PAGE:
I would not suggest this book to readers expecting instant gratification. What “The Grass is Singing” provides best as an experience is a carefully written window into a radically different place in human history.
“The term Nouveau Réalisme (New Realism) was forged by Pierre Restany during an early group exhibition in May 1960. By returning to “realism” as a category, he was referring to the 19th-century artistic and literary movement which aimed to describe ordinary everyday reality without any idealisation. Yet, this realism was “new”, in the sense that there was a Nouveau Roman in fiction and a New Wave in film: in the first place it connects itself to the new reality deriving from an urban consumer society, in the second place its descriptive mode is also new because it no longer is identified with a representation through the making of an appropriate image, but consists in the presentation of the object chosen by the artist.”
See also: J.G. Ballard.
Tag as what I want to do.
This is what happens when I listen to Connect_icut late at night.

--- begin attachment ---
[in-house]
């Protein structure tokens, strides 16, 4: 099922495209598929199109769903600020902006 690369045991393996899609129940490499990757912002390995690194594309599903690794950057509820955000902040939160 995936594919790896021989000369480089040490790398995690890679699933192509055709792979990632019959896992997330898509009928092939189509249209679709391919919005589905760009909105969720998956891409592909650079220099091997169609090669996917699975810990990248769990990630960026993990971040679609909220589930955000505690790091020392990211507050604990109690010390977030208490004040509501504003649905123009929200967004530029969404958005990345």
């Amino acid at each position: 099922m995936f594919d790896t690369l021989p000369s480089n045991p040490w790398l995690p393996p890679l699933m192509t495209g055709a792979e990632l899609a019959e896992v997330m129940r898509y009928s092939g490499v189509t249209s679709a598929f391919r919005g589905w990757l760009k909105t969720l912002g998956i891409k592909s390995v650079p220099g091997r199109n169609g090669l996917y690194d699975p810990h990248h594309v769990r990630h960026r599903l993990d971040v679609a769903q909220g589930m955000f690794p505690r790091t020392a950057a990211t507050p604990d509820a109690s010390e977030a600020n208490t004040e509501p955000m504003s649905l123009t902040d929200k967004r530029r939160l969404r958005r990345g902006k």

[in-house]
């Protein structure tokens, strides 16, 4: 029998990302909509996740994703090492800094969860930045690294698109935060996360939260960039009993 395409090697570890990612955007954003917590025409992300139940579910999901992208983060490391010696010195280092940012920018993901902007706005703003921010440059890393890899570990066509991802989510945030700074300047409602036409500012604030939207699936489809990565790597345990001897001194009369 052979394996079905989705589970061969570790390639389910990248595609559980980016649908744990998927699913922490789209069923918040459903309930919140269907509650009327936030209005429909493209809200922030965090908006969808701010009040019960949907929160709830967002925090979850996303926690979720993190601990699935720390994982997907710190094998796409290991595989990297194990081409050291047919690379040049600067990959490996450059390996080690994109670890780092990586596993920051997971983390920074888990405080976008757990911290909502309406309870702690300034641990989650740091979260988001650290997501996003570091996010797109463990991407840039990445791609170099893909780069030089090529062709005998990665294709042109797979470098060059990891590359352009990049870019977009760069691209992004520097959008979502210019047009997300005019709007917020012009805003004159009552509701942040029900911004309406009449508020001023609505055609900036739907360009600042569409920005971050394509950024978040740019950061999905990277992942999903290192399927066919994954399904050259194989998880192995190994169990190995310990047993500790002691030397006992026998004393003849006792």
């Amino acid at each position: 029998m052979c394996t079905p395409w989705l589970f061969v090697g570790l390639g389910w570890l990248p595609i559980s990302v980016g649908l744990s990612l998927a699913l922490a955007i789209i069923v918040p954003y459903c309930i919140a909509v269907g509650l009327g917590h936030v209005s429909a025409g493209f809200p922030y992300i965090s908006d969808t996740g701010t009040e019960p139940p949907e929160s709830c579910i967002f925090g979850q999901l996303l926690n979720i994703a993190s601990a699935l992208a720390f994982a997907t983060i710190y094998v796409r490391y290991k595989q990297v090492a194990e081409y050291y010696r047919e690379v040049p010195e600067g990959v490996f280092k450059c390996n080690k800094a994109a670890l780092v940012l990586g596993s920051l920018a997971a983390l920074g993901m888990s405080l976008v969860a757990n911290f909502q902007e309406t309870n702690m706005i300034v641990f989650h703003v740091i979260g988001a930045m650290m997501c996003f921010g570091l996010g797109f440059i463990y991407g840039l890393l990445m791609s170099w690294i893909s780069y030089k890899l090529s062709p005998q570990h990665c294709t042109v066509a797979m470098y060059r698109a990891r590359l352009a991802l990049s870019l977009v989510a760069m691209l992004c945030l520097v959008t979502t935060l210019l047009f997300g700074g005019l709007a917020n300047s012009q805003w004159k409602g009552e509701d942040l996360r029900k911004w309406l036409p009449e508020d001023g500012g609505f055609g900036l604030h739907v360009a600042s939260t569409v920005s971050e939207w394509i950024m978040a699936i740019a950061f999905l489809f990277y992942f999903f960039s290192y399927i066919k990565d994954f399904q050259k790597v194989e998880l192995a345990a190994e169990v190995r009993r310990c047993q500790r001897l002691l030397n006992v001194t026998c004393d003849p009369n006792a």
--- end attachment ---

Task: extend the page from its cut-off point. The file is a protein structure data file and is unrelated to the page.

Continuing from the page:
Fiction should be like this.
I want stories by me and others to set the old world on fire and to fertilize the future.
And if you haven’t read the Invisibles I’m going to tut and shake my head until you do.
There are a few things I wish to draw your attention to from when I was reading newspapers earlier.
Michael White’s parliamentary sketch in today’s Guardian entitled ‘May sticks to autocue as Labour looks for revenge‘ is an excellent summer of yesterday’s major proceedings in parliament. I couldn’t help cheering Labour for their attacks on the Tories yesterday. This is the first major scandal that the current government has had to face and they aren’t dealing with it well.
Whether Andy Coulson is guilty or not is now almost mute at this point. The problem that the Tories have is that their head of PR is becoming the story. There are echos of Alastair Campbell here. You cannot operate a government if the problems that individuals in your party have, or have had, are overshadowing official government business.